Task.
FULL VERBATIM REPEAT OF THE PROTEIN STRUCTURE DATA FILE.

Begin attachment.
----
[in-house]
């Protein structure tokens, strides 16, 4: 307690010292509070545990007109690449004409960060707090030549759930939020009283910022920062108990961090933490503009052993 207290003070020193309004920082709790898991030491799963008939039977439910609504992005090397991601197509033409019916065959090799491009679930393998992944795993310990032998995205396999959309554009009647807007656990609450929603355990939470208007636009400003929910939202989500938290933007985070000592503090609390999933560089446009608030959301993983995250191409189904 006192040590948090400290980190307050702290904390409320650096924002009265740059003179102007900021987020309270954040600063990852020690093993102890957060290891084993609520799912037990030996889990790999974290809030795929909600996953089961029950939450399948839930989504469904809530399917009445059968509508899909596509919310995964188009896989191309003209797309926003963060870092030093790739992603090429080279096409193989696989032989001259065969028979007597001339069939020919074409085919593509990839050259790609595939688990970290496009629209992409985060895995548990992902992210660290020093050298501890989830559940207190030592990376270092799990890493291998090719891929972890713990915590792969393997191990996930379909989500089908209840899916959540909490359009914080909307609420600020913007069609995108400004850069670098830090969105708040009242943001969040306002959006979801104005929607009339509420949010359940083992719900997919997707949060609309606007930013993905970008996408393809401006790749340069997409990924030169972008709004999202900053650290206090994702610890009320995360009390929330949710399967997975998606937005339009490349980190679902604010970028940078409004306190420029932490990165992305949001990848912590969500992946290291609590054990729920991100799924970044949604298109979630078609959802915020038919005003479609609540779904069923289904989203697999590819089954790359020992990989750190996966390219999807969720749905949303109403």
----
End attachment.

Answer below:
[in-house]
């Protein structure tokens, strides 16, 4: 307690010292509070545990007109690449004409960060707090030549759930939020009283910022920062108990961090933490503009052993 207290003070020193309004920082709790898991030491799963008939039977439910609504992005090397991601197509033409019916065959090799491009679930393998992944795993310990032998995205396999959309554009009647807007656990609450929603355990939470208007636009400003929910939202989500938290933007985070000592503090609390999933560089446009608030959301993983995250191409189904 006192040590948090400290980190307050702290904390409320650096924002009265740059003179102007900021987020309270954040600063990852020690093993102890957060290891084993609520799912037990030996889990790999974290809030795929909600996953089961029950939450399948839930989504469904809530399917009445059968509508899909596509919310995964188009896989191309003209797309926003963060870092030093790739992603090429080279096409193989696989032989001259065969028979007597001339069939020919074409085919593509990839050259790609595939688990970290496009629209992409985060895995548990992902992210660290020093050298501890989830559940207190030592990376270092799990890493291998090719891929972890713990915590792969393997191990996930379909989500089908209840899916959540909490359009914080909307609420600020913007069609995108400004850069670098830090969105708040009242943001969040306002959006979801104005929607009339509420949010359940083992719900997919997707949060609309606007930013993905970008996408393809401006790749340069997409990924030169972008709004999202900053650290206090994702610890009320995360009390929330949710399967997975998606937005339009490349980190679902604010970028940078409004306190420029932490990165992305949001990848912590969500992946290291609590054990729920991100799924970044949604298109979630078609959802915020038919005003479609609540779904069923289904989203697999590819089954790359020992990989750190996966390219999807969720749905949303109403």